Instrumentalist Nhuchhe Naryan Dangol came to the US in 1996 to perform at a programme. Dangol, 54, who was also a staff at the Nepal Academy, thought this would be a good opportunity to uplift his economic condition and decided to stay on even after his visa had expired.
He worked as a waiter and a helper in many restaurants. Dangol did all kinds of blue collar jobs here. But that did not stop him from continuing his musical career.
In 1999, he was a part of the Nepali band which performed at the rooftop of World Trade Center. Their performance was billed as the ‘World’s Highest Rooftop Concert’. It was recorded as a pilot for the programme Roll Record Breakers for the VH1.
In the course of 20 years, he obviously wanted to go to Nepal and meet his family but it wasn’t that easy due to his immigration status. Two years ago, the US government granted Temporary Protected Status to Nepal post-April 2015 earthquake; this helped many undocumented Nepalis get work permit and an opportunity to go back to Nepal.
Dangol visited Nepal last year and met his family.
Dangol lives near Jackson Heights in Queens, in a two-bedroom shared basement apartment. He generally wakes up around 7 am.
He has set up a small temple in his room where he prays every morning. “I am a spiritual person,” he says. “We need to be spiritual in the country like the US, and praying to God early in the morning gives you good energy.”
“You might have seen news of people suffering from depression due to their loneliness,” he says. “If you pray to God every day, you won’t feel alone as God will always be with you.”
He cooks for himself. “I always go for fresh food,” he says. “Frozen food won’t make you healthy.”
Public transportation in New York City is really good. This is the reason why Dangol hasn’t bought a vehicle for himself. “This city has a huge parking problem, too,” he says.
His regular Monday-to-Friday work is in Manhattan. He has been working for Planet Travel and Tours for 13 years.
“I have a very comfortable job here,” he says. “My boss knows that I am an artist so whenever I ask for a leave, he warmly approves it.”
“My work in the US has helped me give quality education to both of my daughters,” he says.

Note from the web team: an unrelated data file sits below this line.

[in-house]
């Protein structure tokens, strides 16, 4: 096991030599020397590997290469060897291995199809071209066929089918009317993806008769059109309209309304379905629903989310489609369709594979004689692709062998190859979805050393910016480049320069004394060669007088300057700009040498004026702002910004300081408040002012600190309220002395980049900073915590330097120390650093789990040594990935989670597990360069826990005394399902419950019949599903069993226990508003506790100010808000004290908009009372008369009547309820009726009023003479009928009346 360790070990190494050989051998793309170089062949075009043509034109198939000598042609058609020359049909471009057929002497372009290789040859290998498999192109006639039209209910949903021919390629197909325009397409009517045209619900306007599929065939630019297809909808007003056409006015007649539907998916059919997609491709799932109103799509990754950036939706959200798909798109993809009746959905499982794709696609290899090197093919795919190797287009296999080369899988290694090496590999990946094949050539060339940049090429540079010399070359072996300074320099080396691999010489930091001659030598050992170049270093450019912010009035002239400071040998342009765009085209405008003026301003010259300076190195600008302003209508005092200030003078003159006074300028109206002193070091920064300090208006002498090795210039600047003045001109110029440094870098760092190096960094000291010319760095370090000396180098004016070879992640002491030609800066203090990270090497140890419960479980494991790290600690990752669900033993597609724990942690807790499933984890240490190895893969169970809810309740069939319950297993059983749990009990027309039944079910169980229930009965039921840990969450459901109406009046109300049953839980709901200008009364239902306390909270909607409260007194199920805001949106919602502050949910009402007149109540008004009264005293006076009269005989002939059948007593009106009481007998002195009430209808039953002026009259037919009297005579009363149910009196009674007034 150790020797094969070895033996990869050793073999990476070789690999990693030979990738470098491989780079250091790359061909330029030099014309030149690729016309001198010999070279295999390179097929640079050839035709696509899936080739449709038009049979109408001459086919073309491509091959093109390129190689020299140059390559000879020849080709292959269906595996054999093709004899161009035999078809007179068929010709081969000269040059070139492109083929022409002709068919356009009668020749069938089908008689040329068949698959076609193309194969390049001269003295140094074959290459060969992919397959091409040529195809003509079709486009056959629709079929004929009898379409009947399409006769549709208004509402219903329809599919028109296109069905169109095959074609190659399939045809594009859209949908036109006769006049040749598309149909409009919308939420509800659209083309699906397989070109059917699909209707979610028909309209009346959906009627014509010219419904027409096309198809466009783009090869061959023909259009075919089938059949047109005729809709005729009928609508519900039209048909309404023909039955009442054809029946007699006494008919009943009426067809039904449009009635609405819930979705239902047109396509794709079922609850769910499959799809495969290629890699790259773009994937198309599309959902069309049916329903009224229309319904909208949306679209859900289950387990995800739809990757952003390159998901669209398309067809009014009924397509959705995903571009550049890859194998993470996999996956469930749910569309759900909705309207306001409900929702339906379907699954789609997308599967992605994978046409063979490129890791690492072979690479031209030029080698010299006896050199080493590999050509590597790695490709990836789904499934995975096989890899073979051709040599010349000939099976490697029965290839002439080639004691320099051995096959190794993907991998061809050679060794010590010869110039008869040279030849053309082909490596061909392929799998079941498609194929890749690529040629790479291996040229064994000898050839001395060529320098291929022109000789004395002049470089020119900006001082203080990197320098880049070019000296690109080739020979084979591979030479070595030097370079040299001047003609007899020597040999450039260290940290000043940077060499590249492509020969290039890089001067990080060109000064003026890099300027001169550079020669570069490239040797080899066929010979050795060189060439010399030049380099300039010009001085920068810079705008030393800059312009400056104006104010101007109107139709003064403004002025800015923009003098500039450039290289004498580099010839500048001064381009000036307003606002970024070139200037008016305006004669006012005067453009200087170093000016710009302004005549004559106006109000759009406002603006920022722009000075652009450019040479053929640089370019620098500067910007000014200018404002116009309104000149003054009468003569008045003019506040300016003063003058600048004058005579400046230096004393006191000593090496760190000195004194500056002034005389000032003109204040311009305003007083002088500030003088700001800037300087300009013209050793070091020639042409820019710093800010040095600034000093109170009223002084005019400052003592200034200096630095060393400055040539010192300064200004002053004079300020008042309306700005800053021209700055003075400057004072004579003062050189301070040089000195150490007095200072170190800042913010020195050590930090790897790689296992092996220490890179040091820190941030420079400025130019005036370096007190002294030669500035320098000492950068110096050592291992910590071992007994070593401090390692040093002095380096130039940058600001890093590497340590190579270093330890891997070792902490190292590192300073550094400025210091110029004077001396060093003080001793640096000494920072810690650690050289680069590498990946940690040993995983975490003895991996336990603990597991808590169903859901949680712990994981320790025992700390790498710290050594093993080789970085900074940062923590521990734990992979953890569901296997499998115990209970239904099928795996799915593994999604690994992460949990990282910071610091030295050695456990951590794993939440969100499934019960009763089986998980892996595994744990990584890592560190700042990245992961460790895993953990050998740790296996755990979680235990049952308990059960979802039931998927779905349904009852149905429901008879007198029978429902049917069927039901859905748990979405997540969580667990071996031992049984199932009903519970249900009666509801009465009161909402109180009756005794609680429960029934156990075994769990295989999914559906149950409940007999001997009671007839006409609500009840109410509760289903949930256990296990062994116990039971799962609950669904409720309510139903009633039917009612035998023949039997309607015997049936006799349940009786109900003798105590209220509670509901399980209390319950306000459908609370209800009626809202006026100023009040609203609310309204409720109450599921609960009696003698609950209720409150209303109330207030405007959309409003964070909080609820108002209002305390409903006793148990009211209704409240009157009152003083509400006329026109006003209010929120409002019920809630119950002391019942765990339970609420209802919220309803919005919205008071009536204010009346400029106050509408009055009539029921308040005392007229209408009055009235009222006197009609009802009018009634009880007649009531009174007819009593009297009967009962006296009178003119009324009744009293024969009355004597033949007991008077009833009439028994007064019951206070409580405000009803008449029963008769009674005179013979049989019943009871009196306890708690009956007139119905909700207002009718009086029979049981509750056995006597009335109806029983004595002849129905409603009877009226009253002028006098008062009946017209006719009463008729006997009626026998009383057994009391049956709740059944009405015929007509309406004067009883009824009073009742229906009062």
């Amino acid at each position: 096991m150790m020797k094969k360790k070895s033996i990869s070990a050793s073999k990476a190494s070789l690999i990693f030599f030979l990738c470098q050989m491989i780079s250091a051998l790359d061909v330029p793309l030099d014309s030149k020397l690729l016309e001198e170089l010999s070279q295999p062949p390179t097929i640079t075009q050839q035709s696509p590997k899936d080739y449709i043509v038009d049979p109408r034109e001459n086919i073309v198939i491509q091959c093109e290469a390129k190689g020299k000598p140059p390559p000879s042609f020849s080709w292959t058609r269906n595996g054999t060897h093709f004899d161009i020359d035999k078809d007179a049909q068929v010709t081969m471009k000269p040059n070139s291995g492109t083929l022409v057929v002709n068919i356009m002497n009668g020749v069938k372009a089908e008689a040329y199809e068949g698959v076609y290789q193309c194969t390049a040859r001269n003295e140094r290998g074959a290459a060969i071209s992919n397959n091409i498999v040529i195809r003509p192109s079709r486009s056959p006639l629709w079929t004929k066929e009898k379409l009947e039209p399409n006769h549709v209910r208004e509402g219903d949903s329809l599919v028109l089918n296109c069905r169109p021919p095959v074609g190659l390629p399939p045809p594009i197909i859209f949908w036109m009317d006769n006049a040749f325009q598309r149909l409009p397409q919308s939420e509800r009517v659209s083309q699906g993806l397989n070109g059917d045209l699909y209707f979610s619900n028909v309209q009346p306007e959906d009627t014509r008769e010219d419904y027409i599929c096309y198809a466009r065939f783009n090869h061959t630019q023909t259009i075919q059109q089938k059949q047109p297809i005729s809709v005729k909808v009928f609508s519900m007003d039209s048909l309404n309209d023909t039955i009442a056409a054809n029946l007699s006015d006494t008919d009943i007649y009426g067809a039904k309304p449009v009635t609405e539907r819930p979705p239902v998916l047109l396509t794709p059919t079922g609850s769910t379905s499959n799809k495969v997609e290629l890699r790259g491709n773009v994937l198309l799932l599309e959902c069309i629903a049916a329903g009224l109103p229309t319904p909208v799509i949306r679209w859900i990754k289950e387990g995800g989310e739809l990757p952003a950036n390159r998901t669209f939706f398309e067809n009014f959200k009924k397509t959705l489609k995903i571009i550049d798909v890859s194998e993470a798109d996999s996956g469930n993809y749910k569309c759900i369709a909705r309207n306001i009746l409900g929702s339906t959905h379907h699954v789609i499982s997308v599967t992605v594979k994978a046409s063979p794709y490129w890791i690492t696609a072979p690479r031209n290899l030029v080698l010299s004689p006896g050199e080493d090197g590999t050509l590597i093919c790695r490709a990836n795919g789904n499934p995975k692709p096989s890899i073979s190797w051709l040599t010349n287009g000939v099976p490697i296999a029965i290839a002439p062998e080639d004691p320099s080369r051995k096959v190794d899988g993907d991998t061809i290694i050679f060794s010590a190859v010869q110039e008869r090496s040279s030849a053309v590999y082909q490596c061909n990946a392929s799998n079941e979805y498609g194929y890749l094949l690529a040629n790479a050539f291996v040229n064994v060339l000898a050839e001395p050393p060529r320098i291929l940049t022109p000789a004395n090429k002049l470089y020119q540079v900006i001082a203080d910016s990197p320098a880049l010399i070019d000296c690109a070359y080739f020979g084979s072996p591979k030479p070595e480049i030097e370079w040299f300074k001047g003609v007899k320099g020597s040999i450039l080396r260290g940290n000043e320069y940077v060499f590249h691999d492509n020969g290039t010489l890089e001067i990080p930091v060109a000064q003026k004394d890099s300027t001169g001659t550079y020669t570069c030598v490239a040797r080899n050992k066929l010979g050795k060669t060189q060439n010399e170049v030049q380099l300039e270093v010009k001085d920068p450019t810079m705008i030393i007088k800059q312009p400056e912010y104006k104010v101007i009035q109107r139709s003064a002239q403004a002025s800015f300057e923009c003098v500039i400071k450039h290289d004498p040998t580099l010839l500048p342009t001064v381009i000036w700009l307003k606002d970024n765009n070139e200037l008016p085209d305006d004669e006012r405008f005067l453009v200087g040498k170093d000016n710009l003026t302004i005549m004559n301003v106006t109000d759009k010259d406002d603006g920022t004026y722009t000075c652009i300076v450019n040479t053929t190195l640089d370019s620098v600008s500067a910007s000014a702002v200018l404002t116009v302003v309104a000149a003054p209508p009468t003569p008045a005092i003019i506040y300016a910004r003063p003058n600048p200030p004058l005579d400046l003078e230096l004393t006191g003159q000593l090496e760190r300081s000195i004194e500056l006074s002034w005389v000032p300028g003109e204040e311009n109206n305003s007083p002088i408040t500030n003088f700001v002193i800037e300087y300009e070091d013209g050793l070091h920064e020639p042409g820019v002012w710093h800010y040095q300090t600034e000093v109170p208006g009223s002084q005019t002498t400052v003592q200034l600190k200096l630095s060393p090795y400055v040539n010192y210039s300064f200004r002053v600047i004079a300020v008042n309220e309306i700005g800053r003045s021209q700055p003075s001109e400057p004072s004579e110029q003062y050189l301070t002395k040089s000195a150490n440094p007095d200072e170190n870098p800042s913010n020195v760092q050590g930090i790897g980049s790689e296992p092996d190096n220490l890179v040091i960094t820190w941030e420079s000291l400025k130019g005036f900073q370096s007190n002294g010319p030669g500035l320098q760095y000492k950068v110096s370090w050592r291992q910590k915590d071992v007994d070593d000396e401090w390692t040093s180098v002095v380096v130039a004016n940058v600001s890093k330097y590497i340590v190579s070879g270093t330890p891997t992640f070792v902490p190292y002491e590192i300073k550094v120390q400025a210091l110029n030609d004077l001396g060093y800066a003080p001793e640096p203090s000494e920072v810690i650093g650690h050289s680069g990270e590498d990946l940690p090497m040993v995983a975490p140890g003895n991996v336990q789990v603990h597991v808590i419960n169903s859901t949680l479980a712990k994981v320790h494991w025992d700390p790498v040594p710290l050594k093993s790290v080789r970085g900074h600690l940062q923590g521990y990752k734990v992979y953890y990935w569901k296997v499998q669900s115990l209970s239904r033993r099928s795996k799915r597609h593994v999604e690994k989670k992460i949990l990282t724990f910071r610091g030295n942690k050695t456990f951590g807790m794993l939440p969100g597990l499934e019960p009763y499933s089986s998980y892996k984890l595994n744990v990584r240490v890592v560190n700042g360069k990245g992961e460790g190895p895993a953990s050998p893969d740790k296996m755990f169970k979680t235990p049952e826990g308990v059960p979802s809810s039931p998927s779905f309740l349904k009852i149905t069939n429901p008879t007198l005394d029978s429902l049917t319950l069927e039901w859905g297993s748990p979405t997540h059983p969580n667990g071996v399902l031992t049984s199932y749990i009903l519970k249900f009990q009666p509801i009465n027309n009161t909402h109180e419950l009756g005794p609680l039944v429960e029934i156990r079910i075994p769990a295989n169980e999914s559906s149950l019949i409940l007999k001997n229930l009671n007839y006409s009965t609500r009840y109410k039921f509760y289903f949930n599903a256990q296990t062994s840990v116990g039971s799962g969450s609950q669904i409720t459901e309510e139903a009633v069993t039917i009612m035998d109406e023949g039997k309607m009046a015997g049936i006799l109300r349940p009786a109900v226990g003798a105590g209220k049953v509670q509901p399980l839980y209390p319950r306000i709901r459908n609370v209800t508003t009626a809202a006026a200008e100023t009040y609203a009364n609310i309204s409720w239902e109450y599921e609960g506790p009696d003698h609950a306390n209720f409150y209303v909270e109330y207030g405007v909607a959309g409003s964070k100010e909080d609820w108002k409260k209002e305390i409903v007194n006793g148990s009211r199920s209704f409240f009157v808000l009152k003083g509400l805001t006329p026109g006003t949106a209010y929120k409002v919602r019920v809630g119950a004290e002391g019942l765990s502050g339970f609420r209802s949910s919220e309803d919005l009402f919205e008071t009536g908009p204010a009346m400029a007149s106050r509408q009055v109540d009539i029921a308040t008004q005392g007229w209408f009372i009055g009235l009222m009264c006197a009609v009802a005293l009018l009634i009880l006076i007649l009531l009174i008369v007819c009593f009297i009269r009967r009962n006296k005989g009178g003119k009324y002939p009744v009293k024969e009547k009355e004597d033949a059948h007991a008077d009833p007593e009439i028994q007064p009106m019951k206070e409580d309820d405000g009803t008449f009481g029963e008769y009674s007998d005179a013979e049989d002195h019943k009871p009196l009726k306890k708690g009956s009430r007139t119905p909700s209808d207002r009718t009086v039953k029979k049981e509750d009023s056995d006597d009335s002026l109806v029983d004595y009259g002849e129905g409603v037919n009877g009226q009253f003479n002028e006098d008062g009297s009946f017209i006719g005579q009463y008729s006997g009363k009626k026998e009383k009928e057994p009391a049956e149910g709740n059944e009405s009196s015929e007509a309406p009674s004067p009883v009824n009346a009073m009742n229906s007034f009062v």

“I was able to sponsor my elder daughter to study dental science in Bangalore, India, where she became a dentist.”
His elder daughter, Nilam Dangol, lives with her husband in Texas. His younger daughter, Sapana Dangol, is studying Public Health in Kathmandu.
“I am really happy for my kids,” he says.
Besides his regular work, he has a part-time job, too. He takes a train and a bus to get there, which is a two-hour commute.
He teaches kids to play musical instruments at Indian Music School, SaReGaMa Desi Beats, every Thursday.
“Nepali parents here don’t bother to teach music to their kids,” he says. “But Indians are really aware of the importance of music as it is directly related to preserving the culture.”
“I don’t know why Nepalis don’t understand this,” he adds.
As soon as he finishes his class, the chairman of the school pays him.
He is frequently invited to many South Asian shows as he is well-versed in many musical instruments.
While playing at a Bengali programme, he says, “They are really professional about the payment.
“Nepalis still need to learn professionalism in terms of payment to artists,” he says. “This is the reason why I rarely perform at Nepali events.”
“American life is really exhausting but it’s good to make yourself busy,” he says. “Empty mind is devil’s workshop.”
Nhuchhe Naryan Dangol’s life is representative of Nepalis living in the US. On asked the clichéd question when he was going to return to Nepal, he has a clichéd answer, “Maybe when I grow old.”